---
Jack of all trades and destructive tinkerer.


Anyone who have simple solutions for complex problems is a fool.
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Re: Hull number discrepancy
Post by Fox2!   » Sat Sep 21, 2019 4:03 pm

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Joat42 wrote:Are we sure that the hull-numbers are sequential?

Another thing to consider which may or may not have a bearing on the Honorverse, it's common practice to randomize hull/registration-numbers on military vehicles so the enemy can't know exactly how many there are (although there are statistical tools to get a pretty good count anyway over a sampling of numbers).



PRHN was reported to randomly assign hull numbers for all types of warships out of a common pool. And to randomly reassign numbers of existing vessels.
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Re: Hull number discrepancy
Post by saber964   » Sat Sep 21, 2019 6:11 pm

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Look at the year gaps between classes. You don't think a gap of 150-200 years is significant? Nike BC-01 1590 PD Redoubtable 1786 PD 196 years. Or don't you think when they downgraded Nike to a CA there were others that got downgraded? Not every ship class got into HoS. FYI Hawkwing is a Falcon class DD. Also they may have gone through a fleet reorganization at some point? The U.S. Navy did this in 1975 when they renumbered or redesignated nearly every ship in the fleet. USS California went from DLGN-36 to CGN-36 or look at USS Long Beach she had no less than 4 designations before she had her final one. IIRC she was CL160 CLGN160 DLGN9 CGN9. Also a lot of classes would overlap in construction during WWII the U.S. was building 3-4 destroyer classes at the same time.
Benson class late 1939 to early 1943
Bristol class early 1940 to early 1943 was a modified Benson class with one fewer gun turret
Fletcher class early 1941 to early 1945
Gearing class late 1942 to early 1945
Sumner class mid 1943 to late 1945
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Re: Hull number discrepancy
Post by ThinksMarkedly   » Sun Sep 22, 2019 1:35 am

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saber964 wrote:Look at the year gaps between classes. You don't think a gap of 150-200 years is significant? Nike BC-01 1590 PD Redoubtable 1786 PD 196 years. Or don't you think when they downgraded Nike to a CA there were others that got downgraded? Not every ship class got into HoS. FYI Hawkwing is a Falcon class DD. Also they may have gone through a fleet reorganization at some point? The U.S. Navy did this in 1975 when they renumbered or redesignated nearly every ship in the fleet. USS California went from DLGN-36 to CGN-36 or look at USS Long Beach she had no less than 4 designations before she had her final one. IIRC she was CL160 CLGN160 DLGN9 CGN9. Also a lot of classes would overlap in construction during WWII the U.S. was building 3-4 destroyer classes at the same time.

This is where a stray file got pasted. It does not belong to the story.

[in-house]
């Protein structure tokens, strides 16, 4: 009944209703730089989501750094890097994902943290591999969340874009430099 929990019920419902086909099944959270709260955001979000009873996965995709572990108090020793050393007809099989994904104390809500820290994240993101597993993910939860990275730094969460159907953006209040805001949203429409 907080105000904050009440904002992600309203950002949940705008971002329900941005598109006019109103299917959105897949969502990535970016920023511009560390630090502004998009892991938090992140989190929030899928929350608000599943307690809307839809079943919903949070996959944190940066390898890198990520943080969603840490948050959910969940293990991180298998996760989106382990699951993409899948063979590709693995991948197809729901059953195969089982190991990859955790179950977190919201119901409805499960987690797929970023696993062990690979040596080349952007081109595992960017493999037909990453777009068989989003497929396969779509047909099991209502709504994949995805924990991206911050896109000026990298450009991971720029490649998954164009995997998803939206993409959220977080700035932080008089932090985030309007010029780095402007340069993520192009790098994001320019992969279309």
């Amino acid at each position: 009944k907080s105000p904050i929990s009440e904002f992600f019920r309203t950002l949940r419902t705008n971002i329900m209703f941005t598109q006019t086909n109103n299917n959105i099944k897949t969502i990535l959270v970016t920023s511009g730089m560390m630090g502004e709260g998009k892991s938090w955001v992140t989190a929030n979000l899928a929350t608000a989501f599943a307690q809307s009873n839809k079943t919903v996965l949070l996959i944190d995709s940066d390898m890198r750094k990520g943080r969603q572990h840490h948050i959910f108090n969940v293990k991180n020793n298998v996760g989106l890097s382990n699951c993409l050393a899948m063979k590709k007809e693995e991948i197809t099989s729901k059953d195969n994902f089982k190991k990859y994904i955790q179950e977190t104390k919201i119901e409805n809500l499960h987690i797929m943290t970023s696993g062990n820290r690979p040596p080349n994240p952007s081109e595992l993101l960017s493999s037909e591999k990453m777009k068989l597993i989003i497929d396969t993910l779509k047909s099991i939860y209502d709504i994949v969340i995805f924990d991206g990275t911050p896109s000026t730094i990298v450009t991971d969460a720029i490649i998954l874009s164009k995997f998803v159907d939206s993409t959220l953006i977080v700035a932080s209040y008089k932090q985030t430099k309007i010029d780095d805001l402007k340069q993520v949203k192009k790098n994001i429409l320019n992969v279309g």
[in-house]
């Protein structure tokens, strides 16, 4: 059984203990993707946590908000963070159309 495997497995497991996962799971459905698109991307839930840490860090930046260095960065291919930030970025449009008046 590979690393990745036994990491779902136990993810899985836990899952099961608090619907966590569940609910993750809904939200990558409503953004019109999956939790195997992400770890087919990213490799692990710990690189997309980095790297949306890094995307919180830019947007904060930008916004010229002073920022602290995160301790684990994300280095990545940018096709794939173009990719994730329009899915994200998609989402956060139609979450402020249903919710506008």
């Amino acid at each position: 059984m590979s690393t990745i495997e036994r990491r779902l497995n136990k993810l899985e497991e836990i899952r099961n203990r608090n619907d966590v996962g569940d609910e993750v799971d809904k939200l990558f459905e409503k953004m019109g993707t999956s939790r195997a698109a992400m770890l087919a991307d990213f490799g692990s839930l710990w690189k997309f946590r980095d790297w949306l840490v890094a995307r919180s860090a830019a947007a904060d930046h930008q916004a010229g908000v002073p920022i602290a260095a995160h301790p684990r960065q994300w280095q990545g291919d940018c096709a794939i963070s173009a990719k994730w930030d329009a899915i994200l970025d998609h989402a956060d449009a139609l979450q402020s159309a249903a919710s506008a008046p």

Benson class late 1939 to early 1943
Bristol class early 1940 to early 1943 was a modified Benson class with one fewer gun turret
Fletcher class early 1941 to early 1945
Gearing class late 1942 to early 1945
Sumner class mid 1943 to late 1945


We know that there was a renumbering when the destroyers restarted the count from 1. We aren't told of any reorganisation in the 1800s besides that one.

HoS seems fairly complete for everything in the 1800s and 1900s, which basically any class that had ships in active service in 1905. And the numbers do appear to be linear for CLs, CAs, DNs and SDs. The only discrepancies are BC and DD: there are too many of them in the 1600 and 1700s for a Navy that was supposed to be that small in 1844.

One explanation for DDs is that the hull numbers are assigned at planning, possibly in blocks. But plans changed fairly often, meaning a lot of numbers went unused, creeping upwards.
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Re: Hull number discrepancy
Post by Maldorian   » Sun Sep 22, 2019 7:33 am

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One explanation for DDs is that the hull numbers are assigned at planning, possibly in blocks. But plans changed fairly often, meaning a lot of numbers went unused, creeping upwards.


I think it is normal in the navy that you give a project a hull number, but don´t use it in reality because of budget, reorginasation or the project is absolete when it should start it´s final construction.

The britains start the construction of the Battlecruiser "Hood" at 1915 and planned tp build 4 ships of the class. In 1915 was the Battle of "Skagerag" (german therm, maybe other word for the Battle in english). The battle shows, that the whole Battlecruiser concept was absolete. They add addidional armor to Hood, but they canceled the remaining ships.

Also, if you build more than one design per class, you can come very fast to the decision, that one of them is the best in service, a lot looks good on paper, but if you get real experience with equipment you can decide, that one design fulfill your needs the best and the others are more or less a waste of budget.